Sitting in a conference (WebOnThePiste.com) here in New Zealand, reflecting on my previous day where Nigel Parker (NZ) and I were invited to be apart of a Panel discussion with our Australian Adobe colleagues on "RIA & The Future".
I wish it was filmed, for not only because it would of captured the gorgeous scenery of Queenstown - New Zealand, but because it was probably one of the best RIA conversations I've had in quite a while as all 4 of us get RIA ( yet each of us have a product story to tell that's different to one another, but the concept held overall).
The question put forward to us was quite a hard one to respond to (choosing wording carefully etc).
"It's 2009, the web has grown, and RIA is in full swing, what does a typical website look like on this day, 2009".
We all had our piece, Adobe raised some valid points, about user experience and ensuring rich content is re-mastered to suite the RIA paradigm. I agreed with a lot of their points and they are quite valid.
My thoughts however settled around "Unified View over Disparate Systems" (something a friend taught me many moons ago). In that, the forward momentum for RIA is about two simple rules, Content and Context.
Content is important, it's a commodity we trade with day in day out online, we need to ensure we can reproduce a variety of content and deliver it to as many marketing/channels we can with minimal overhead and without delay.
Yet, content on its own is useless - it's just large packets of data being pushed in a direction. That is until context plays a role, context gives you conversation. Context gives you experience and it's the piece that helps produce a successful RIA.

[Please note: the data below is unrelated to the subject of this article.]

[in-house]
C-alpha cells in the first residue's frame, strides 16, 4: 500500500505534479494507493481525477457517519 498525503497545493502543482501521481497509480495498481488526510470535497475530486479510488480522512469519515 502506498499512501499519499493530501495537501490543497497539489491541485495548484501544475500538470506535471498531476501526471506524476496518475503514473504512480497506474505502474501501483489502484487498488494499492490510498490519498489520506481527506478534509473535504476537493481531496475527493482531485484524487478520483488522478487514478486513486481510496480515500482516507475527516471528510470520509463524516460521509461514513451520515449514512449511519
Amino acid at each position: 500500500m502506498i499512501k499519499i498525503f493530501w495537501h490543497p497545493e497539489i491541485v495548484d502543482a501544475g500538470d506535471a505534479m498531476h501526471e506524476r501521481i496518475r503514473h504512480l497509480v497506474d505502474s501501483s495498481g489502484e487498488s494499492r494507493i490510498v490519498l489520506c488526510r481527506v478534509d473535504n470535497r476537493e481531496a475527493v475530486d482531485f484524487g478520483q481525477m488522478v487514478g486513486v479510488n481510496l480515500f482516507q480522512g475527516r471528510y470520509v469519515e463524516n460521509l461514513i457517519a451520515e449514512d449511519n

RIA in general (no matter if you choose Flash/AIR/Silverlight/WPF) is essentially about ensuring the content is aggregated in a way that puts such content into the right context, in that addressing a user's probable pain points through a sensory engaging experience.
This is what it's all about, getting content into the hands of those whom need it, through simple, painless execution and using as many sensors a human being is willing to donate via a computer or device.
Content isn't king, context is.
Yet, what's an example of this. I look at the Airline demo that is used to demo Silverlight. I choose this for a number of reasons, but mainly because its taken a lot of basic features within Silverlight and doing quite a lot with little. It's got a basic functionality associated to it, in that let's assume the content is coming from an aggregated live data center. I am a user, and I need the ability to travel from Brisbane, Australia to Queenstown, New Zealand. Personally couldn't care what airline goes there, but I need to be there prior to the conference starting.
This in turn provides context to the content, I need to get from A to B, but I understand that there will be connecting flights, from multiple locations. In turn, I find what I think is the shortest route or bypasses main airport hubs like Sydney, Australia (trust me, trick to travel is move away from hubs, less Airport nightmares are likely to occur).
It empowers me to visually see my potential paths of choice, it also enables me to focus on timing and lastly it could provide pricing (insert usability discussion here later). Overall, it's taking a massive amount of data (content) and distilling it down into solving (context) my pain points (time + schedule - price).
I could offer more examples of this concept, but Context is King, Content just fuels Context.
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